police | Department profile

The Brookfield police department pulled over 2026 drivers and had a disparity score of 0 out of 9, indicating no "consistent" disparities in the department's traffic stop practices.

CCSU researchers designed a series of measures to score police departments based on how much stopping practices varied from the state average, as well as gaps between population and stops to identify racial disparity. A point was assigned to a department for every threshold exceeded. Scores range from zero to nine. Zero indicates no sign of disparity. Any score higher than zero indicates some degree of disparity. In this list, any department without a red circle had a zero score. Scores are based in part on the racial makeup of the estimated driving population in towns. Some departments, such as university police departments at Yale and the CSCU schools, do not correspond to towns and do not have scores.

Brookfield officers pulled over minorities at a lower rate compared to officers statewide: 15 percent of drivers stopped by Brookfield officers were minorities, compared with 31 percent statewide.

Who's on the road, and who gets stopped

The estimated driving population in the area patrolled by Brookfield officers is 8 percent minority and 92 percent white.

White
Minority

After dark, things change

Minorities made up 19 percent of daylight-hour stops and 12 percent of stops when it was dark out.

Men pulled over more than women

Brookfield
58 percent of stopped drivers were men;
42 percent were women.
Statewide
63 percent of stopped drivers were men;
37 percent were women.

67% let off with a warning

On a 100% scale, this chart shows how many drivers were let go with written or verbal warnings or received an infraction, a misdemeanor summons or were arrested.

Median driver's age: 40 years old

The median age of drivers stopped by Brookfield officers was 40 years old. Statewide it was 36 years old.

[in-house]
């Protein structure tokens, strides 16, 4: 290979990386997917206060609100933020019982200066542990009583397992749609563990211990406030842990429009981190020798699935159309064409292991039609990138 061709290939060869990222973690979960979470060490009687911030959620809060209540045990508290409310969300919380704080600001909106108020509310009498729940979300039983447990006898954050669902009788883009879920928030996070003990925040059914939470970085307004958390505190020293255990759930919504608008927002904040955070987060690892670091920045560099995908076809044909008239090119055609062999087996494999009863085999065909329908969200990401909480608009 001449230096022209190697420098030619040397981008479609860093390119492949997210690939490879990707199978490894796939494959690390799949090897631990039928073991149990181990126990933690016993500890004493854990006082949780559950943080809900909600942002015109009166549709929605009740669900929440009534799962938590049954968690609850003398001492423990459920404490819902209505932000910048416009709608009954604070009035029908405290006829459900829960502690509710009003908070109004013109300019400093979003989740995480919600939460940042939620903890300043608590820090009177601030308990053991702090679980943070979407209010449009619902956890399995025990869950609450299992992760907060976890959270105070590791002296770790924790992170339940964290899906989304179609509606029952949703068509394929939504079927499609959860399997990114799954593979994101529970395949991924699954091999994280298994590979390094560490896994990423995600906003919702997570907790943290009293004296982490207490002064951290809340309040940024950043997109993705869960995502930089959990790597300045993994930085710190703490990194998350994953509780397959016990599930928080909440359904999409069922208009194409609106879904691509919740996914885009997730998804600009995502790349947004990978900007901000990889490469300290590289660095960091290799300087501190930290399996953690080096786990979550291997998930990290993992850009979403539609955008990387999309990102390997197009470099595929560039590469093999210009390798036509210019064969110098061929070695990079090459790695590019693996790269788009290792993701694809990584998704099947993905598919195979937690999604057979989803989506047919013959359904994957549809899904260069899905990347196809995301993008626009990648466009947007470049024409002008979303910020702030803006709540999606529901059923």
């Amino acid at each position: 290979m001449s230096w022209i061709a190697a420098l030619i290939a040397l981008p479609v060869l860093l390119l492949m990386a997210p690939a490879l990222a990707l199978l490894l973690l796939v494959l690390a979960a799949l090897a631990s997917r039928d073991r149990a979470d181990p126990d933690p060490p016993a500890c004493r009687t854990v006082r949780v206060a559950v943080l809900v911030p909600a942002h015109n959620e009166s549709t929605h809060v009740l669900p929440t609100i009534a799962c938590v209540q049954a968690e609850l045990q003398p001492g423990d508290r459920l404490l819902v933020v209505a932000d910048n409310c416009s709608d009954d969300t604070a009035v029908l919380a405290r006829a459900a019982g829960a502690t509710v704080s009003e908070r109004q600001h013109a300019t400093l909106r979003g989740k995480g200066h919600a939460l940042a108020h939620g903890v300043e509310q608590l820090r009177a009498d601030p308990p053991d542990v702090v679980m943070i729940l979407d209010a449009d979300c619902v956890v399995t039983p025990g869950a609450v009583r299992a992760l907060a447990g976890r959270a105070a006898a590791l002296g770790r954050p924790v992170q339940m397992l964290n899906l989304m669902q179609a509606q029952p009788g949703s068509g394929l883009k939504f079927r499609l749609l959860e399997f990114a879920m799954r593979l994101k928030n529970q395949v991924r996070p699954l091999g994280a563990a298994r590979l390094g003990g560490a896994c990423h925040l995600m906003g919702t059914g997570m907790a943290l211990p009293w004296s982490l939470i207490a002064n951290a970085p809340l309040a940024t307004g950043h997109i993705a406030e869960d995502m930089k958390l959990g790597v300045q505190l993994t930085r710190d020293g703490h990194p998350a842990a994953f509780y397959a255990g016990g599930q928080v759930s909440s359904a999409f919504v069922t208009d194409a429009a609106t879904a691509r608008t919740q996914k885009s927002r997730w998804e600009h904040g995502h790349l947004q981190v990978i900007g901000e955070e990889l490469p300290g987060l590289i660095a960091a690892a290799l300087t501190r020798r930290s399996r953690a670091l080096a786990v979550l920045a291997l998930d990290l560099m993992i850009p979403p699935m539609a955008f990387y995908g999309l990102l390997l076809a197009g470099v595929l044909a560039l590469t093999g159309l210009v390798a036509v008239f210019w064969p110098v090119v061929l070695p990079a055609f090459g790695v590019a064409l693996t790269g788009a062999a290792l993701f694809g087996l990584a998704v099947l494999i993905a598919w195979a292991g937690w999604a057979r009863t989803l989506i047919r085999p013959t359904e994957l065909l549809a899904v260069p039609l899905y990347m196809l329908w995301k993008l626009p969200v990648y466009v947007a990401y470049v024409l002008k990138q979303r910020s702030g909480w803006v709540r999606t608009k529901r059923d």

Most drivers stopped were not local

Brookfield
  • 30 percent were residents of the town where they were pulled over;
  • 70 percent were non-residents.
Statewide
  • 28 percent were residents;
  • 72 percent were non-residents.

Speed is often a factor

Across the state, speeding was the most common reason for pulling drivers over. Cell phone violations, defective lights and tinted windows were other reasons listed in the data.

Searches are rare

This chart shows the percentage of all stops that involved officers searching vehicles driven by white and minority drivers.

When stops occurred, by hour, weekday and month

Brookfield officer profiles

Select an officer from the table below to see how their stop patterns compare with the department and the state. Officer data is anonymized, with a department-provided ID instead of a name. The bars indicate the percentage the officer's total stops that involved minority drivers. Note that some officers reported very few stops, so this list is sorted by the total number of stops each officer reported.

OfficerMinority stops%Stops
15278
17% 403
15823
11% 388
12554
16% 282
10490
11% 162
15618
8% 142
15592
11% 135
15837
16% 126
14964
16% 82
15532
16% 62
13282
19% 32
13183
23% 30
11509
31% 29
10521
15% 26
3480
19% 21
14104
29% 21
12431
12% 17
15511
47% 15
3483
23% 13
9669
25% 12
3481
17% 6
14040
0% 5
10485
20% 5
3497
0% 4
12226
0% 3
13470
0% 2
3498
0% 2
3496
0% 1